Krobo is a small town in the Eastern Region of Ghana, and as far as I am concerned, is an enduring bastion of our fast-fading culture. Krobos are known for hot girls, hard work and elaborate beadwork. Still, the do not hold a monopoly on bead making/wearing in the region, so I was a bit miffed that my cousin did not inquire about Akuapem waist beads. I suppose it’s because Larteh people are more famous for their juju than their accessories.

Anyway.

My cousin’s inquiry gave me pause, and made me reminisce a little about my own waist beads. Even though I’ve worn traditional beads at some point in every stage in my life, I began wearing them consistently back in 2002 as a nod to our ancestral beauty practices. On a visit to Ghana in that time, several women of my parent’s generation were quick to share their disdain and disapproval for the presence of the beads around my waist.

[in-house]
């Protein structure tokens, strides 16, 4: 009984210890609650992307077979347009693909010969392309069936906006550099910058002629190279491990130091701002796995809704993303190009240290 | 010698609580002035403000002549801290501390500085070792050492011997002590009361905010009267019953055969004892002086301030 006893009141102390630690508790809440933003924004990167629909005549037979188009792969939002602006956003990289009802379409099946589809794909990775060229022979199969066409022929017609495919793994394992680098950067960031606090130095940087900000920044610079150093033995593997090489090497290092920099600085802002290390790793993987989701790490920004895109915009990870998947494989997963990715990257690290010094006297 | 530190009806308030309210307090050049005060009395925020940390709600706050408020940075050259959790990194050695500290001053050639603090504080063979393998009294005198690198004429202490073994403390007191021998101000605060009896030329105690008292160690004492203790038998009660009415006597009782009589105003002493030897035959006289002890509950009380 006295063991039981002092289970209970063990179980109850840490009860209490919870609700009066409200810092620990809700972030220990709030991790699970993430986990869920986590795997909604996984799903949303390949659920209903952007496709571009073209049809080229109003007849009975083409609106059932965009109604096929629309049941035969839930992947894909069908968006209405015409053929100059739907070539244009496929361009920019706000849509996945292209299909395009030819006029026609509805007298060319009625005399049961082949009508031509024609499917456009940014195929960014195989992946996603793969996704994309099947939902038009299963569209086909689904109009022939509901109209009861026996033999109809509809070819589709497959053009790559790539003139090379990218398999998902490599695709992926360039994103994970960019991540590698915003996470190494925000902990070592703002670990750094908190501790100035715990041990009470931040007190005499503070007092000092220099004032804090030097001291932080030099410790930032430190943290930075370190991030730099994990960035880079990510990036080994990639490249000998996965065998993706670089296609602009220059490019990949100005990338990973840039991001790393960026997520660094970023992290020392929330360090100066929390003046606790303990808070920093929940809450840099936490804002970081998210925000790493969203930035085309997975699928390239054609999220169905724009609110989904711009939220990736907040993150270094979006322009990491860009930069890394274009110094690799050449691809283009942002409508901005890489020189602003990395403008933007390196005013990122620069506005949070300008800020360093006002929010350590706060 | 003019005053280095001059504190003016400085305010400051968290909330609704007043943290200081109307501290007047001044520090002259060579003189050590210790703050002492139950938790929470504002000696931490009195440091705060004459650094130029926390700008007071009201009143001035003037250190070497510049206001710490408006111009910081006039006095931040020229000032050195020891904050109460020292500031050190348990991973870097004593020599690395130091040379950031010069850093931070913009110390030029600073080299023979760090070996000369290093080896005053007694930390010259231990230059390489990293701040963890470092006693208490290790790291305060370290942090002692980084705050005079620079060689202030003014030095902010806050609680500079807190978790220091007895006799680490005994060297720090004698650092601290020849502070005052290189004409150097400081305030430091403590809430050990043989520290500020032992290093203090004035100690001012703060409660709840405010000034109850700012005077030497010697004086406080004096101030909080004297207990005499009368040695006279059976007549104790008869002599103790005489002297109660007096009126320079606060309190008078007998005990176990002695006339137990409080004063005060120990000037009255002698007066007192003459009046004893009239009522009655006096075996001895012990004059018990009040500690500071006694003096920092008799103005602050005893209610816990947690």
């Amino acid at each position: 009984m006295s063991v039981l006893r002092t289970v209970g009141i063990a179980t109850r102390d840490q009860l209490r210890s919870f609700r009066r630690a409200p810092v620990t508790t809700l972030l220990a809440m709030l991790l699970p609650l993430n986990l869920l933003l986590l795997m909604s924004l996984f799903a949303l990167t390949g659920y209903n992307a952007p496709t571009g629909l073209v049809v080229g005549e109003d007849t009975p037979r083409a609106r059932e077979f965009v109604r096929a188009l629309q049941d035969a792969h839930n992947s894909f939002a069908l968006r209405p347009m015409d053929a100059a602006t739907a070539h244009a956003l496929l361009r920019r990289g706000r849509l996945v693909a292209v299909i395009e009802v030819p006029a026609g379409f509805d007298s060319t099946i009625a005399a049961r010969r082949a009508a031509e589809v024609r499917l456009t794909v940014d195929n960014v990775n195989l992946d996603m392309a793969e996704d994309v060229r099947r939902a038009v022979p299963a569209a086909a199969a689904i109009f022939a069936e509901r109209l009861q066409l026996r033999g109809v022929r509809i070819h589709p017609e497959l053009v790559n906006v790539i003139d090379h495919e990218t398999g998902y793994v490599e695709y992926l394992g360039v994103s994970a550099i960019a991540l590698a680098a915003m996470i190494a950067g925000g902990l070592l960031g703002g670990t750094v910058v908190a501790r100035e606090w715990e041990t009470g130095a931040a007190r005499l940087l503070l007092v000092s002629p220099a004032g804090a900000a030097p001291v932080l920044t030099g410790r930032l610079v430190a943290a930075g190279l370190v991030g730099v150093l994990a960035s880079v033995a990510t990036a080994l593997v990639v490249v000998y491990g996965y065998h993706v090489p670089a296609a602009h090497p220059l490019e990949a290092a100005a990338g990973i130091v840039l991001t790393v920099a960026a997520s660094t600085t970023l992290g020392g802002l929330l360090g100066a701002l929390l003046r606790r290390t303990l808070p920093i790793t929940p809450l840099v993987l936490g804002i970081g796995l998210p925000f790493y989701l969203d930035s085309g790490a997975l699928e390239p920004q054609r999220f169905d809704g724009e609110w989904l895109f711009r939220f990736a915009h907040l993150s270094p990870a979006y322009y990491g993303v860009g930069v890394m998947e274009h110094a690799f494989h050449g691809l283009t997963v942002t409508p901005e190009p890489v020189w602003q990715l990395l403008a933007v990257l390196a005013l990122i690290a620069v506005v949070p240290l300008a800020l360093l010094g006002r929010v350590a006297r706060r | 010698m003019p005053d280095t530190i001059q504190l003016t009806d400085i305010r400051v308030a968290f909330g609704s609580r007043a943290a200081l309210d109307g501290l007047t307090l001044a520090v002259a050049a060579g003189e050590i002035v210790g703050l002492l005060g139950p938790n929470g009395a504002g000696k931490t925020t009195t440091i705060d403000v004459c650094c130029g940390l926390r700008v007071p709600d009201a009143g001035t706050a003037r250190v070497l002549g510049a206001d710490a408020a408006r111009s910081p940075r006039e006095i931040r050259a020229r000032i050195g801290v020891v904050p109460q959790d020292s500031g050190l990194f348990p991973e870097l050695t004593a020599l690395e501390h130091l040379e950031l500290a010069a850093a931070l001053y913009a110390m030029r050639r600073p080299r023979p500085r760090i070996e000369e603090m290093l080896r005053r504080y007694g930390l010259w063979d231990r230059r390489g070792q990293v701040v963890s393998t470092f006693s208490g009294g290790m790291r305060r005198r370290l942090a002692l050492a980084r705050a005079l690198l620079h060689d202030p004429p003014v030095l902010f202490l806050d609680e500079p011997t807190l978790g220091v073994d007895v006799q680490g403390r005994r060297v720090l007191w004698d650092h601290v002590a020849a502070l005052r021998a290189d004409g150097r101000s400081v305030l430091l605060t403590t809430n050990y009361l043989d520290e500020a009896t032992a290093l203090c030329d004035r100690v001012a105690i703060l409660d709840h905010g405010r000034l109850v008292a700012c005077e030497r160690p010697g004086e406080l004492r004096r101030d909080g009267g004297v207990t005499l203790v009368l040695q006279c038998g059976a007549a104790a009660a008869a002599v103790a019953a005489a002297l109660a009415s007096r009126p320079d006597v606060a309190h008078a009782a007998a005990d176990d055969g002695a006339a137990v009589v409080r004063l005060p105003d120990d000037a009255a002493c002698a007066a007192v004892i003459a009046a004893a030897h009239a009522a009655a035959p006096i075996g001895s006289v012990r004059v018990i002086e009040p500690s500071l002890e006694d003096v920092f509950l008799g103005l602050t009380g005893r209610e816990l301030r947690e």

“This is something villagers do,” one woman spat.

Ah, ah. It wasn’t her waist, and she didn’t buy them for me. I resisted the urge to spit back at her and roll my eyes, instead nodding like the “good African girl” my father silently implored me to be in public.

My favorite waist beads were crafted by an old woman who lived in Osu behind Kikiriki Kitchen. She had strung some for one of my best friends in colors and shapes I had never seen before. She even had 3 or 4 gold spun beads strung on the line, which had such an alluring and hypnotic effect that I have to confess that it was nothing but pure envy that took me on the perilous trek over a 20 foot wide gutter bridged on either end by a rickety piece of wood.

“Her beads are not cheap o,” my friend warned in advance. “She is a master bead maker.”

“Oh, it’s just beads. How expensive can it be?” I scoffed.

The elderly woman greeted us with the cool of a woman who had seen and done it all. A halo of curly grey hair crowned her round head. She was in no particular rush to service us. I liked and disliked her instantly.

“Where do you want your beads to sit?” she asked.

“Here,” I said, pointing to the top of my hip. “I want them to sit low.”